3 Simple Rules for Hanging Art

 In Art & Gallery News, Articles

3 Simple Rules for Hanging Art

Whether you’ve collected your first work or your 20th, there is always that lingering question: “What is the best way to hang this art?”

For starters, there’s one simple, essential guideline you should definitely keep in mind—always display the artwork’s center 57 inches from the floor.

That’s a tip our gallery professionals use almost every day. But there are a few other tips related to the 57-inch rule that will make the difficult task of hanging art a whole lot easier.

If you follow these three easy rules for hanging art, your home will look like a professional art gallery in no time.

 

1. Hang Art by its Center

The artwork’s center should be 57 inches from the ground to match average eye level.

People shouldn’t strain themselves to view the artwork. By placing the center of the artwork at eye level, it ensures the art can be admired comfortably.

Let’s use this beautiful framed painting by Marcel Mouly (“Interieur au Bourgeois”) as our example.

The art’s focal point should be at the 57-inch mark. This is not where it will hang from, so you will need to determine where to place the hangers.

Measure the artwork’s height and divide by 2 to find the artwork’s center.

The first step is to measure 57 inches from the floor and mark it on the wall. Next, find the focal point of the artwork by measuring its height and dividing by two. In this case, the Mouly and its frame are 34 inches tall, making its focal point 17 inches.

The red line indicates the measurement from a tightened hanging wire to the top of the frame.

Measure the top of the artwork to the tightened hanging wire or hook it will hang from. Subtract this number from the focal point number. For the Mouly, the hanging wire is 10 inches from the top of the frame. We subtract 10 inches from 17 inches to get 7 inches.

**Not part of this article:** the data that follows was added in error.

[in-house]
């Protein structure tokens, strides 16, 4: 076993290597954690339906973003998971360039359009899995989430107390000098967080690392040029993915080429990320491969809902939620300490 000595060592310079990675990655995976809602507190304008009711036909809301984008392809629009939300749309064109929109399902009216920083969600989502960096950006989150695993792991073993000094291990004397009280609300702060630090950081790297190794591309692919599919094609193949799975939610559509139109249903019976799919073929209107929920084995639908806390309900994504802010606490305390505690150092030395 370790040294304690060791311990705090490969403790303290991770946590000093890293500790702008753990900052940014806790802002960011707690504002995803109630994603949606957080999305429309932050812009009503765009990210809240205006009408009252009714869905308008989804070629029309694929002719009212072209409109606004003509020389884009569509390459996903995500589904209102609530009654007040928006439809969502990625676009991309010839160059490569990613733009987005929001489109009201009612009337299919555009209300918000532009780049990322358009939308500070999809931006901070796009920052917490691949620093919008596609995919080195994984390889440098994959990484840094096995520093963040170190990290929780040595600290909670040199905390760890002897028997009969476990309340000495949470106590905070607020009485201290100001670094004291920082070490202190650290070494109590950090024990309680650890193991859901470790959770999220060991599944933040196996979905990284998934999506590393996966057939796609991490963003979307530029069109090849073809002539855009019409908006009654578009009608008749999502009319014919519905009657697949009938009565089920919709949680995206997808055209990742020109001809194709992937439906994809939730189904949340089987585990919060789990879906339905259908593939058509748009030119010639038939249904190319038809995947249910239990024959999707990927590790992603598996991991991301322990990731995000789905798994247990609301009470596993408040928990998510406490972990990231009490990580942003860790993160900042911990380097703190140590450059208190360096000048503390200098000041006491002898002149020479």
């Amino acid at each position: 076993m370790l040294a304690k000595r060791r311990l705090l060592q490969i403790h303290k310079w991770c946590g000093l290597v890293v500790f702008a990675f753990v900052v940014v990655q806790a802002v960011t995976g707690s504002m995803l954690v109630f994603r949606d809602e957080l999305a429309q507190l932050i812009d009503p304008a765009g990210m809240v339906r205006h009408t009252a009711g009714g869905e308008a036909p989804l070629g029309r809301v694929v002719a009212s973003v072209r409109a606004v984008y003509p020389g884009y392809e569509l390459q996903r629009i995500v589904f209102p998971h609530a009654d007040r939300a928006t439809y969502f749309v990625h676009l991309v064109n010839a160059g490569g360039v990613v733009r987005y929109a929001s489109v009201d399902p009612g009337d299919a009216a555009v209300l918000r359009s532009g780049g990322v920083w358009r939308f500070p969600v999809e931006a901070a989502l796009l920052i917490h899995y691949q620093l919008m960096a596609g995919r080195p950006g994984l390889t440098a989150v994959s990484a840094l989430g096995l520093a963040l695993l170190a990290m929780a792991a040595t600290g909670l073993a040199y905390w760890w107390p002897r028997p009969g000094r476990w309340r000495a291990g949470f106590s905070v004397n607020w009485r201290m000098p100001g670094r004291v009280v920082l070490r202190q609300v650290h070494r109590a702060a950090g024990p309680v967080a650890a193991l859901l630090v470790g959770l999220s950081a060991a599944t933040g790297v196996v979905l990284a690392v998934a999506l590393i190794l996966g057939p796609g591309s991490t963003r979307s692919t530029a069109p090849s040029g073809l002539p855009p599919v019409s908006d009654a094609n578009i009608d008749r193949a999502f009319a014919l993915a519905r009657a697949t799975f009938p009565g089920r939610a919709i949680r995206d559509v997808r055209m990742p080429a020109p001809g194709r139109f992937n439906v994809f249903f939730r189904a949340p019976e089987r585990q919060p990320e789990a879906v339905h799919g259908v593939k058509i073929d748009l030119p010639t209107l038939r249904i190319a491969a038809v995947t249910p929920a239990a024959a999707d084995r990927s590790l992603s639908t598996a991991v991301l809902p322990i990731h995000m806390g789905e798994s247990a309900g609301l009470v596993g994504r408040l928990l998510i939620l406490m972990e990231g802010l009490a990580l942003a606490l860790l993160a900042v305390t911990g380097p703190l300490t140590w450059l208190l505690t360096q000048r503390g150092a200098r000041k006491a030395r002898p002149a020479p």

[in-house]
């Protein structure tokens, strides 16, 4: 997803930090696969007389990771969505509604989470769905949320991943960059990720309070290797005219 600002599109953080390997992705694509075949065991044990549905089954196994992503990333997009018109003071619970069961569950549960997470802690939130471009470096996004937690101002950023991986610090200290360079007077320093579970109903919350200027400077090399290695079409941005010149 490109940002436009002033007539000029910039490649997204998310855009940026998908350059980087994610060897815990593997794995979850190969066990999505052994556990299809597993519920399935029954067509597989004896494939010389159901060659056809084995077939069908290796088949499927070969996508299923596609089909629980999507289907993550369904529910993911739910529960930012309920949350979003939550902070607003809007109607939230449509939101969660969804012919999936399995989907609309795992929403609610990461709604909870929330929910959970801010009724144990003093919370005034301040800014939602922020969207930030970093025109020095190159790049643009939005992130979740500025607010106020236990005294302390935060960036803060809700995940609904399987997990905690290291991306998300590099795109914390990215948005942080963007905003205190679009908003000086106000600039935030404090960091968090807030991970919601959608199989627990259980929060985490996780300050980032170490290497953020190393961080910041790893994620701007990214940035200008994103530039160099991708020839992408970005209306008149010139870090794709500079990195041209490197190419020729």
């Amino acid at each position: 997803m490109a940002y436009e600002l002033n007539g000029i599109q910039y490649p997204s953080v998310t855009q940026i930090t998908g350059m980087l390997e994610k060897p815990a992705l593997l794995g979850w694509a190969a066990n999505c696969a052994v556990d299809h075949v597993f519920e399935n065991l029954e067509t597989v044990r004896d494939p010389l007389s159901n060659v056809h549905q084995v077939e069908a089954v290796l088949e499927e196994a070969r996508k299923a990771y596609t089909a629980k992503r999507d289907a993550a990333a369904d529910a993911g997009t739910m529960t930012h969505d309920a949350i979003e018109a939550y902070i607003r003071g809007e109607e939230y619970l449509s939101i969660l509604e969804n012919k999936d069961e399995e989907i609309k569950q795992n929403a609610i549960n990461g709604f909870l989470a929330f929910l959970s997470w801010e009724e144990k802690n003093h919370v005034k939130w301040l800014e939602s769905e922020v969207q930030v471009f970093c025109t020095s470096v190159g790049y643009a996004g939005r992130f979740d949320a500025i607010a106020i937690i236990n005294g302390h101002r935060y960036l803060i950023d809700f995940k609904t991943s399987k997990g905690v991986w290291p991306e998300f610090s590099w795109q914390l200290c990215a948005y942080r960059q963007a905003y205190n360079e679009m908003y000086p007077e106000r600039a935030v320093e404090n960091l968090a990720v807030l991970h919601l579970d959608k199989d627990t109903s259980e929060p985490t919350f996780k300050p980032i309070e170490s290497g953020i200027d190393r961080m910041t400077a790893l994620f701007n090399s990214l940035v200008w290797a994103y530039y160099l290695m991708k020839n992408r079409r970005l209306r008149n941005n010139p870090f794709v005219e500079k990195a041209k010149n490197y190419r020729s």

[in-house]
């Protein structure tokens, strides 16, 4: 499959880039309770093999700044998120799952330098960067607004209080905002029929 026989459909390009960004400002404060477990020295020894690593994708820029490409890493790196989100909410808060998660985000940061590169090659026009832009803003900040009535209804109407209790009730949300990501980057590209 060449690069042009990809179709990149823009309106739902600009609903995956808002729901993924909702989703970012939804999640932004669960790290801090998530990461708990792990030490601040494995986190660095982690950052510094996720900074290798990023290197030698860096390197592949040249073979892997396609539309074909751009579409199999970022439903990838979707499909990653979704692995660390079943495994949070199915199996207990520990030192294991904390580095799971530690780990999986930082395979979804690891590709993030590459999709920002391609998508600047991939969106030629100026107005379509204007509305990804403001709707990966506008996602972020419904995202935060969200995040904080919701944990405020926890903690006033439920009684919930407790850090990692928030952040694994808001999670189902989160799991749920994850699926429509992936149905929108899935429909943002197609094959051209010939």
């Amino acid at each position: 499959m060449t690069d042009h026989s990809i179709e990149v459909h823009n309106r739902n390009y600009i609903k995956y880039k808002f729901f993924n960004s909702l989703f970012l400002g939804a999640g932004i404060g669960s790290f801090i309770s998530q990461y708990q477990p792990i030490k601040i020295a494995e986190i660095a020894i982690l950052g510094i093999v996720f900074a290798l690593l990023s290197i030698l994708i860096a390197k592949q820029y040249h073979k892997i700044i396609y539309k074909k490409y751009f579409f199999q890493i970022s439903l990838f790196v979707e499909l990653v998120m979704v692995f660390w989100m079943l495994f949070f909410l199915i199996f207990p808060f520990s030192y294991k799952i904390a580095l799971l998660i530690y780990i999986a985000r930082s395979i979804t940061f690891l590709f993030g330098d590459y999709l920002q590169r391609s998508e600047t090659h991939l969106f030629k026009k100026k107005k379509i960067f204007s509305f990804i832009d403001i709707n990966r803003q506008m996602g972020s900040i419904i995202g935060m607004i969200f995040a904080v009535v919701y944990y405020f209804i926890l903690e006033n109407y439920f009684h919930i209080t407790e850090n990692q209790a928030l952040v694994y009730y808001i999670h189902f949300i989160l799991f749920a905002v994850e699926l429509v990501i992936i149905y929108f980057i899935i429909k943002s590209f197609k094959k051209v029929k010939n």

The measurement from the 57-inch line to where the hanger should be mounted.

Take the new number and measure that distance above the 57-inch mark. This is where the hanger should be placed, so mark this spot. With the Mouly, it would be 7 inches above the 57-inch mark, meaning the artwork will actually hang 64 inches from the floor. By doing so, artwork’s center will be at 57 inches.

 

2. Adjust Rule #1 When Hanging Art Close to Furniture or Mantles

Park West Gallery display art

Photo courtesy of Kelley

When hanging artwork above furniture, mantles, or other obstructions, the eye level rule doesn’t always apply.

The bottom of the frame should be between six to eight inches above the top of the feature. In these cases, it’s acceptable to go higher than the 57-inch guideline if need be.

The artwork should also relate space-wise to furniture, meaning a small work of art hanging six inches above a long couch won’t look right. However, a large work of art or multiple works would look great.

 

3. Treat Multiple Works of Art as One Unit When Hanging

Peter Max Park West Gallery Valentine's Day

Framed artwork by Peter Max.